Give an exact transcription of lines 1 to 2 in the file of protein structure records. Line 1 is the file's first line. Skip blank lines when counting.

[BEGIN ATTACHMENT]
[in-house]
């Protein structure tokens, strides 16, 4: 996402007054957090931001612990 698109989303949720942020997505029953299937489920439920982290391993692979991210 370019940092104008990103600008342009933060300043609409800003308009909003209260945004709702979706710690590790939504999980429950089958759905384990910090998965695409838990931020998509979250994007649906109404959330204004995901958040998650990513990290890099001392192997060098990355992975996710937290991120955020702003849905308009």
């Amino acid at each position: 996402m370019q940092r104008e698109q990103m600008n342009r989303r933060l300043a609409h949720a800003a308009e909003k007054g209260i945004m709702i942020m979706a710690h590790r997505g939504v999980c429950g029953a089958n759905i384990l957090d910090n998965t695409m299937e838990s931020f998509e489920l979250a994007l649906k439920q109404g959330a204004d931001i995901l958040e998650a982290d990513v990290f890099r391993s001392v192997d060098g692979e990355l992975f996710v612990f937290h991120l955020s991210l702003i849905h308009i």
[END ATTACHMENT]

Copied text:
[in-house]
């Protein structure tokens, strides 16, 4: 996402007054957090931001612990 698109989303949720942020997505029953299937489920439920982290391993692979991210 370019940092104008990103600008342009933060300043609409800003308009909003209260945004709702979706710690590790939504999980429950089958759905384990910090998965695409838990931020998509979250994007649906109404959330204004995901958040998650990513990290890099001392192997060098990355992975996710937290991120955020702003849905308009």